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Pride and ambition fuelling the Dragons' fire

Wales goalkeeper Alice Evans and captain Lauren Price say the future looks ever brighter for the women's game in the country, but their focus remains on the pitch as England await.

Alice Evans (left) and Lauren Price talking ahead of Wales' meeting with England
Alice Evans (left) and Lauren Price talking ahead of Wales' meeting with England ©Sportsfile

A tournament ambassador and a former world-champion kick-boxer may initially appear an unlikely combination, but Wales duo Alice Evans and Lauren Price are just that, and they came close to frustrating Denmark on the opening day of the UEFA European Women's Under-19 Championship.

Goalkeeper Evans was the last line of a defence well-marshalled by captain Price, and the 1-0 defeat failed to take the shine off what was an incredible experience for the proud Welsh youngsters. "I was pleased with our performance, we did really well," Evans told UEFA.com, her sentiments echoed by Price, who added, "We're really disappointed we didn't take at least a draw, but we have to take that performance forward now for the remainder of the tournament."

But while the result will be remembered for all the wrong reasons, the occasion will not be. "I felt very proud to be out there singing the national anthem," said a beaming Evans. "It was something I've dreamt about for a long time." As for Price, a sporting veteran having fought her way around the kick-boxing world, the focus remained firmly on the challenge ahead. "We all had so many friends and family in the crowd, and it was amazing to walk out and experience such a welcome. It could have worked against us, but we played the game, not the occasion."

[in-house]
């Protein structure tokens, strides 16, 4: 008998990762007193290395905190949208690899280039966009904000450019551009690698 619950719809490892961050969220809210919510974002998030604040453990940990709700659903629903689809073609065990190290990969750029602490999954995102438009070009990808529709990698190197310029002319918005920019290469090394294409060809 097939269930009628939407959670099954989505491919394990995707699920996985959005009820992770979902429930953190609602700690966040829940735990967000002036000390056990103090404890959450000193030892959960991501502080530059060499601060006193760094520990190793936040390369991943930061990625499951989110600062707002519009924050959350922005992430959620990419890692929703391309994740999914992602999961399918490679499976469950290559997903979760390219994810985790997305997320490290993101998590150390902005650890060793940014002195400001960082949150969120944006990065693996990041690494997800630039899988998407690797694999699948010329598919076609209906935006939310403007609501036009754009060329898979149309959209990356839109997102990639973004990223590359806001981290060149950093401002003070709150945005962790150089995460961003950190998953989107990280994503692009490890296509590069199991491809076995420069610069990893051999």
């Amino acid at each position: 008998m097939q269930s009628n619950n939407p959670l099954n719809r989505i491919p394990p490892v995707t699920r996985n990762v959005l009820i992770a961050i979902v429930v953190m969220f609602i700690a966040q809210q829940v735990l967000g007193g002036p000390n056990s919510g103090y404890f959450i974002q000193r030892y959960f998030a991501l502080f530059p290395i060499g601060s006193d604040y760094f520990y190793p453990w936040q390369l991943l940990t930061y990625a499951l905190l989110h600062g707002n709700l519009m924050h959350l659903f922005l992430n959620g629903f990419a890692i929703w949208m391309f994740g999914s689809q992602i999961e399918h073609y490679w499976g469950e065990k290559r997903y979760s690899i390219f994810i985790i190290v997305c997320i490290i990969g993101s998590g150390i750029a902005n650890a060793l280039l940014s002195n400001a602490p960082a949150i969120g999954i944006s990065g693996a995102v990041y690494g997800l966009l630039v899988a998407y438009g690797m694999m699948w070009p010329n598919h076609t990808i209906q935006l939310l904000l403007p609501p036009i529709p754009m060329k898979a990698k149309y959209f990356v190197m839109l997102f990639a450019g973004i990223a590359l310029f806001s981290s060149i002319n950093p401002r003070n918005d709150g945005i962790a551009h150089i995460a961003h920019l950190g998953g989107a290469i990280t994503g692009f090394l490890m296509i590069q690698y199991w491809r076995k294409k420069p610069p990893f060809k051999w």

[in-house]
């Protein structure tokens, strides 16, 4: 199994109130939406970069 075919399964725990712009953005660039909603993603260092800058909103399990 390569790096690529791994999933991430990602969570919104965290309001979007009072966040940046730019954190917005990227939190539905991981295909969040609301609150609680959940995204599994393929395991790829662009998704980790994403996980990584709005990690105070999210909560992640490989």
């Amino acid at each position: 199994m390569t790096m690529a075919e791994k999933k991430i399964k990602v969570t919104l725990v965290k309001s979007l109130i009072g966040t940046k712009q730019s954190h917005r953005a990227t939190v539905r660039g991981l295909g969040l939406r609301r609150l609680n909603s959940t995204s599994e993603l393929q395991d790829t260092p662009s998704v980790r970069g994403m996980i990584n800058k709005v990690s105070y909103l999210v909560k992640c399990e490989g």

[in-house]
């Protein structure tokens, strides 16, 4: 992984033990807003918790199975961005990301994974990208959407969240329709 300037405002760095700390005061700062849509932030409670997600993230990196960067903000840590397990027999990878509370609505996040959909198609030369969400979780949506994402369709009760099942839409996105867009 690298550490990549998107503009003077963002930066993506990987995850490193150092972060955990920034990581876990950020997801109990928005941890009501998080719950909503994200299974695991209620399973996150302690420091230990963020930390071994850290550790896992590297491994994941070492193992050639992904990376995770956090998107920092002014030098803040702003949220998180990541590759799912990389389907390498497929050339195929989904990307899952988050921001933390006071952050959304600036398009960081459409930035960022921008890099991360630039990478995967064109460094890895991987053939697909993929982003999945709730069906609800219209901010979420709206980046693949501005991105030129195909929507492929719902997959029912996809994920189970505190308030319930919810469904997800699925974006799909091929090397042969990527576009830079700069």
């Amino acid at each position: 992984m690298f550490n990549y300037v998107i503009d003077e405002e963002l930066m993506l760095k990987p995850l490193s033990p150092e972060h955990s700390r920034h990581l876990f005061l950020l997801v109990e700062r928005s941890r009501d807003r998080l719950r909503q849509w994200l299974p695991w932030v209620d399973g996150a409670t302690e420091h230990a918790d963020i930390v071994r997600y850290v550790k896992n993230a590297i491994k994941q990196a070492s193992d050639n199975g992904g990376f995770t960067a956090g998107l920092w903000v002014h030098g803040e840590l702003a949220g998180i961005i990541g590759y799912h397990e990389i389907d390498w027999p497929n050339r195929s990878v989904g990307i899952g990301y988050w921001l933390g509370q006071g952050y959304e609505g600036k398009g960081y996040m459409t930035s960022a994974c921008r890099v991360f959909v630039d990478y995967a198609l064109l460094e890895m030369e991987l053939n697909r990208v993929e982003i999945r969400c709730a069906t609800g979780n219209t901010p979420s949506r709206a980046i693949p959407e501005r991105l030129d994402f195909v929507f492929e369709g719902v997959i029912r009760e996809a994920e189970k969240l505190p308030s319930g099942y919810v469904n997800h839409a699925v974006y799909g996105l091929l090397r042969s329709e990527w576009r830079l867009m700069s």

Evans' preparations followed a very different path to the rest of her team-mates when she was appointed as one of the tournament ambassadors by the Football Association of Wales back in January. "It was an amazing feeling to be appointed," she said. "It was a lot of hard work, but getting that role was incredible. I've spent the last few months visiting different events, making school visits and other initiatives. A large part of my remit was to promote the tournament, and judging by the opening day, it appears to have worked.

"One thing that impressed me was seeing how the different coaches that I met involved the young girls, and really pushed towards making the training sessions enjoyable. We did coaching drills specifically to promote the fun side of football, to get more girls interested. There are a lot more opportunities for young girls now, and the introduction of the Women's Welsh Premier League is a significant part of this. In addition, the international setup with Wales is so much more professional. Everything has come a long, long way since I started."

Price believes there is still further to go, too, and is in no doubt about how important hosting the tournament will be for aspiring young girls in Wales. "There were so many young girls in the crowd at the opening game wearing their own club's colours, and they will be inspired from watching the tournament and seeing exactly where football can take them. Hopefully they will take their memories of this tournament into their own football careers. It's a massive boost for women's football in Wales."

Evans agrees, saying: "When I was young I only had male footballing role models like David Beckham and Ryan Giggs; hopefully that will change now as the women's game becomes more high profile. More press coverage and an increased awareness and recognition of what we are achieving would be a huge. If I was a kid now, I would have female role models. It's crazy to think that some girls might even be looking up to us after this tournament." Victory over England on Thursday would certainly help.